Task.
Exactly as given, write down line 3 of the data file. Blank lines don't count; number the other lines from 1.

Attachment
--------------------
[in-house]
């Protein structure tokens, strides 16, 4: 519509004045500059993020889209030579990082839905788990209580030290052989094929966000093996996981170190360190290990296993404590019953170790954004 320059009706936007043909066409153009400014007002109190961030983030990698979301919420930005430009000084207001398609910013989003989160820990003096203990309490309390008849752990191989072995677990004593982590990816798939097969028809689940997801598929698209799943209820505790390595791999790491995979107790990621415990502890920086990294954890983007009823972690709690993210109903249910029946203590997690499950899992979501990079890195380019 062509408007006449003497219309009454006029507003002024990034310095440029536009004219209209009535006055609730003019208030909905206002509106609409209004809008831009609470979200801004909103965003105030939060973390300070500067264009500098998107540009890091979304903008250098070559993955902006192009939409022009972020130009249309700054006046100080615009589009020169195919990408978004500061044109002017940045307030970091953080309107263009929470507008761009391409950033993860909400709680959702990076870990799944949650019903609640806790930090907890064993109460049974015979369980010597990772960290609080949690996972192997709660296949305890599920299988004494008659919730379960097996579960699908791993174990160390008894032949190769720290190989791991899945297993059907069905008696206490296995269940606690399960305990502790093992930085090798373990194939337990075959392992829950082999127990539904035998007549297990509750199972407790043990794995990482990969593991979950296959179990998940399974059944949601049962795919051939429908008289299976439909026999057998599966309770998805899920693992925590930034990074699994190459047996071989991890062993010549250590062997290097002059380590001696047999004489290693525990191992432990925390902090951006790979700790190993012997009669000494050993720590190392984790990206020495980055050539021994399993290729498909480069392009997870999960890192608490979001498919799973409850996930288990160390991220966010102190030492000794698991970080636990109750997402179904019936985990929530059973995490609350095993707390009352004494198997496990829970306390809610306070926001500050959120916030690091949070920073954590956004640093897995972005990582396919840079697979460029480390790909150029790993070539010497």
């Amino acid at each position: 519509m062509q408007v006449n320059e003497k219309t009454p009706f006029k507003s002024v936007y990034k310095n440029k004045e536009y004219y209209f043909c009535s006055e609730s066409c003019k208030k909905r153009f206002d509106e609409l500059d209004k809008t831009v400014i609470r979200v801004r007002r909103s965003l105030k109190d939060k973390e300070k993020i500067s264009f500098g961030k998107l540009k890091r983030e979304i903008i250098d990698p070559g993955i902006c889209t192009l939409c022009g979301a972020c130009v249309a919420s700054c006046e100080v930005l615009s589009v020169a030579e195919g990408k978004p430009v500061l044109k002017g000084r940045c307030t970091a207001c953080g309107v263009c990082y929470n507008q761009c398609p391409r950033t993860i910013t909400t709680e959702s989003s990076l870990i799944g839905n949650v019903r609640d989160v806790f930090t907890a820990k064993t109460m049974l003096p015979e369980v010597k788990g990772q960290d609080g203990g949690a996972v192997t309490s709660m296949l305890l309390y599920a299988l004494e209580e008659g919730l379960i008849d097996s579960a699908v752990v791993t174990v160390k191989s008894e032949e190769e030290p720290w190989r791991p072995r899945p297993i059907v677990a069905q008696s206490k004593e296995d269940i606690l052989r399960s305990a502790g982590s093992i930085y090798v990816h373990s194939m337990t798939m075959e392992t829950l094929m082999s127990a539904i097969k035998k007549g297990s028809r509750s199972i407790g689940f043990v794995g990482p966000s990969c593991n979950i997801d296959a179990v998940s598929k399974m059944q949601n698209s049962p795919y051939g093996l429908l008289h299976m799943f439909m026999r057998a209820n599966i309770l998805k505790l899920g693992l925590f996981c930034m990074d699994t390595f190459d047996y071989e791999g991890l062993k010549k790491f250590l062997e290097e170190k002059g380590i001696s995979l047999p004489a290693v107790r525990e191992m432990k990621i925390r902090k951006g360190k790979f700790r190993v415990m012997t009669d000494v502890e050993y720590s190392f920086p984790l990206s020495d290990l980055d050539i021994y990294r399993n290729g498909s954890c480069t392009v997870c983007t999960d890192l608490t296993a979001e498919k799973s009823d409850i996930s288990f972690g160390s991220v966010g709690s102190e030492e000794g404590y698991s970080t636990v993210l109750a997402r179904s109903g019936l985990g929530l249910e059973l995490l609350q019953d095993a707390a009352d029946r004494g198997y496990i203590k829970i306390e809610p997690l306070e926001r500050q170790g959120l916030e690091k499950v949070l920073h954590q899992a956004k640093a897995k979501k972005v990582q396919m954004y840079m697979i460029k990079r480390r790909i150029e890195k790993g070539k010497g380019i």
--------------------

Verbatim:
């Amino acid at each position: 519509m062509q408007v006449n320059e003497k219309t009454p009706f006029k507003s002024v936007y990034k310095n440029k004045e536009y004219y209209f043909c009535s006055e609730s066409c003019k208030k909905r153009f206002d509106e609409l500059d209004k809008t831009v400014i609470r979200v801004r007002r909103s965003l105030k109190d939060k973390e300070k993020i500067s264009f500098g961030k998107l540009k890091r983030e979304i903008i250098d990698p070559g993955i902006c889209t192009l939409c022009g979301a972020c130009v249309a919420s700054c006046e100080v930005l615009s589009v020169a030579e195919g990408k978004p430009v500061l044109k002017g000084r940045c307030t970091a207001c953080g309107v263009c990082y929470n507008q761009c398609p391409r950033t993860i910013t909400t709680e959702s989003s990076l870990i799944g839905n949650v019903r609640d989160v806790f930090t907890a820990k064993t109460m049974l003096p015979e369980v010597k788990g990772q960290d609080g203990g949690a996972v192997t309490s709660m296949l305890l309390y599920a299988l004494e209580e008659g919730l379960i008849d097996s579960a699908v752990v791993t174990v160390k191989s008894e032949e190769e030290p720290w190989r791991p072995r899945p297993i059907v677990a069905q008696s206490k004593e296995d269940i606690l052989r399960s305990a502790g982590s093992i930085y090798v990816h373990s194939m337990t798939m075959e392992t829950l094929m082999s127990a539904i097969k035998k007549g297990s028809r509750s199972i407790g689940f043990v794995g990482p966000s990969c593991n979950i997801d296959a179990v998940s598929k399974m059944q949601n698209s049962p795919y051939g093996l429908l008289h299976m799943f439909m026999r057998a209820n599966i309770l998805k505790l899920g693992l925590f996981c930034m990074d699994t390595f190459d047996y071989e791999g991890l062993k010549k790491f250590l062997e290097e170190k002059g380590i001696s995979l047999p004489a290693v107790r525990e191992m432990k990621i925390r902090k951006g360190k790979f700790r190993v415990m012997t009669d000494v502890e050993y720590s190392f920086p984790l990206s020495d290990l980055d050539i021994y990294r399993n290729g498909s954890c480069t392009v997870c983007t999960d890192l608490t296993a979001e498919k799973s009823d409850i996930s288990f972690g160390s991220v966010g709690s102190e030492e000794g404590y698991s970080t636990v993210l109750a997402r179904s109903g019936l985990g929530l249910e059973l995490l609350q019953d095993a707390a009352d029946r004494g198997y496990i203590k829970i306390e809610p997690l306070e926001r500050q170790g959120l916030e690091k499950v949070l920073h954590q899992a956004k640093a897995k979501k972005v990582q396919m954004y840079m697979i460029k990079r480390r790909i150029e890195k790993g070539k010497g380019i």